Edgar Allen Poe’s “The Purloined Letter” is a short story mystery about utilizing knowledge of a criminal’s mind to solve a case. This story begins with The Prefect of the Parisian Police arriving to talk to C. Auguste Dupin. A valuable letter has been stolen that has the power to ruin someone very important. The Prefect has done everything in his ability to find the letter: he knows who took it, he searches the suspect, he examines the suspect’s residence, he has a witness stating she saw the suspect, Minister D–, steal the letter. The Prefect now seeks the insight of Dupin to get another opinion in the case hopefully. During their conversation, The Prefect explains that he would give fifty thousand francs to anyone able to provide him with information on this letter. At this point, Dupin pulls out the letter, takes the money, and then spills a lengthy explanation of the actions taken to acquire the letter.
To get the letter, Dupin had to utilize knowledge of the thief, Minister D–, to steal the letter from under his nose. Here is a quote showcasing Dupin’s ability to look further into a setting to find what he’s looking for: “At length my eyes, in going the circuit of the room, fell upon a trumpery filigree card-rack of pasteboard, that hung dangling by a dirty blue ribbon, from a little brass knob just beneath the middle of the mantelpiece. In this rack, which had three or four compartments, were five or six visiting cards and a solitary letter. This last was much soiled and crumpled. It was torn nearly in two, across the middle –as if a design, in the first instance, to tear it entirely up as worthless, had been altered, or stayed, in the second. It had a large black seal, bearing the D– cipher very conspicuously, and was addressed, in a diminutive female hand, to D–, the minister, himself” (Poe 468).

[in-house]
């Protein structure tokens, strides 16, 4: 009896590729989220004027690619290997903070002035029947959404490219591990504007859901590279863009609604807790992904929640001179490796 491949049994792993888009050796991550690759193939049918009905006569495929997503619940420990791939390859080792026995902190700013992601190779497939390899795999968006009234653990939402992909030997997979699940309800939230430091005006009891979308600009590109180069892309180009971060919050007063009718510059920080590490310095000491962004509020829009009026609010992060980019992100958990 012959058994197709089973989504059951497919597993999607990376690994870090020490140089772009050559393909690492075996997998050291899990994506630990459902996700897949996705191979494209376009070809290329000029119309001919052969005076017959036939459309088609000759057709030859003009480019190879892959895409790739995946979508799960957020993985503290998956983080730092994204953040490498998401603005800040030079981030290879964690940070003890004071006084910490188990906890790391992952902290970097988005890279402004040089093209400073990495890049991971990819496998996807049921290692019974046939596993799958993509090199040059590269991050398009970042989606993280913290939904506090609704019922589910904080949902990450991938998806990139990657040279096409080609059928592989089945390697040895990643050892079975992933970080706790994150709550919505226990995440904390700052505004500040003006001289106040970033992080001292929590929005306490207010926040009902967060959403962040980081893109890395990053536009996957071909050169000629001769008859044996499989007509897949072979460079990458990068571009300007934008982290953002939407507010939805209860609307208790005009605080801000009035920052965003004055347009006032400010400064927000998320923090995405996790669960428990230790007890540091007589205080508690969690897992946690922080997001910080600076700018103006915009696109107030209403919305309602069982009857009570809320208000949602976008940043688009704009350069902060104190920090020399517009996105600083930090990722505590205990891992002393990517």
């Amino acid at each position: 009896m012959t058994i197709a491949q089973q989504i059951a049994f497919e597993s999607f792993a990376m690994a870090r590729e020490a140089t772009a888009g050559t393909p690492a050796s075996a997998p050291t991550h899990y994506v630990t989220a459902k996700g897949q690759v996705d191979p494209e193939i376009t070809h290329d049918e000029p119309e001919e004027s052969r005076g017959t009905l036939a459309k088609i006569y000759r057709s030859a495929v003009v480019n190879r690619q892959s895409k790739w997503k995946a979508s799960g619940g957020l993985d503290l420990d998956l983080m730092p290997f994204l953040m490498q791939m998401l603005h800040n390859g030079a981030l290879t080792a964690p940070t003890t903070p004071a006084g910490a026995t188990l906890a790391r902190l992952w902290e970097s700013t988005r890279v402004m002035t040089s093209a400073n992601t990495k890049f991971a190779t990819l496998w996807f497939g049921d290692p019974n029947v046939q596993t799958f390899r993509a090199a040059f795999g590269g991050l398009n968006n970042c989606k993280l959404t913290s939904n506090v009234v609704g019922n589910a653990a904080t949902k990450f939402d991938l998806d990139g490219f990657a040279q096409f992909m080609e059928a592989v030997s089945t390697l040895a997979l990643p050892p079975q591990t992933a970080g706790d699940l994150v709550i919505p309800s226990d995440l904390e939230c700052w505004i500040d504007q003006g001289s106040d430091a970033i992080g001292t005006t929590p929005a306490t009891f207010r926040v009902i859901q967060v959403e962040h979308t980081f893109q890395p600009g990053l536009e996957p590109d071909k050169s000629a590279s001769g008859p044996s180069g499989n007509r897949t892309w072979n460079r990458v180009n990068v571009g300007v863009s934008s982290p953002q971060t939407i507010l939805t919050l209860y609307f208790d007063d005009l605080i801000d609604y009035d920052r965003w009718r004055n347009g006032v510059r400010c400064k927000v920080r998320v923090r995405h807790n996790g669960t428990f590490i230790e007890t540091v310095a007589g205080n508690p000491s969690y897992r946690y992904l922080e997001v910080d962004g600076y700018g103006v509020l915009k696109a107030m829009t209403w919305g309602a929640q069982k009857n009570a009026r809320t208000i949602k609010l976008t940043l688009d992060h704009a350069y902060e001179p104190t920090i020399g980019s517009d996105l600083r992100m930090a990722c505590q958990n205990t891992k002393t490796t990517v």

A theme of this story is that linear, logical thinking is not always the best tool to solve a problem. Sometimes to solve a problem you need to think of intangibles such as what a person is thinking and to think outside the box. The theme was laid out through a sharp contrast between the first half and second half of the story. Poe gives the reader two completely different ways of going about solving the mystery.
Poe, Edgar Allan, and University of Virginia. “The Purloined Letter” Generic NL Freebook Publisher. EBSCOhost,ezproxy.apus.edu/login?url=http://search.ebscohost.com/login.aspx?direct=true&Auth Type=ip&db=nlebk&AN=2011095&site=ehost-live&scope=site. Accessed 13 Nov. 2018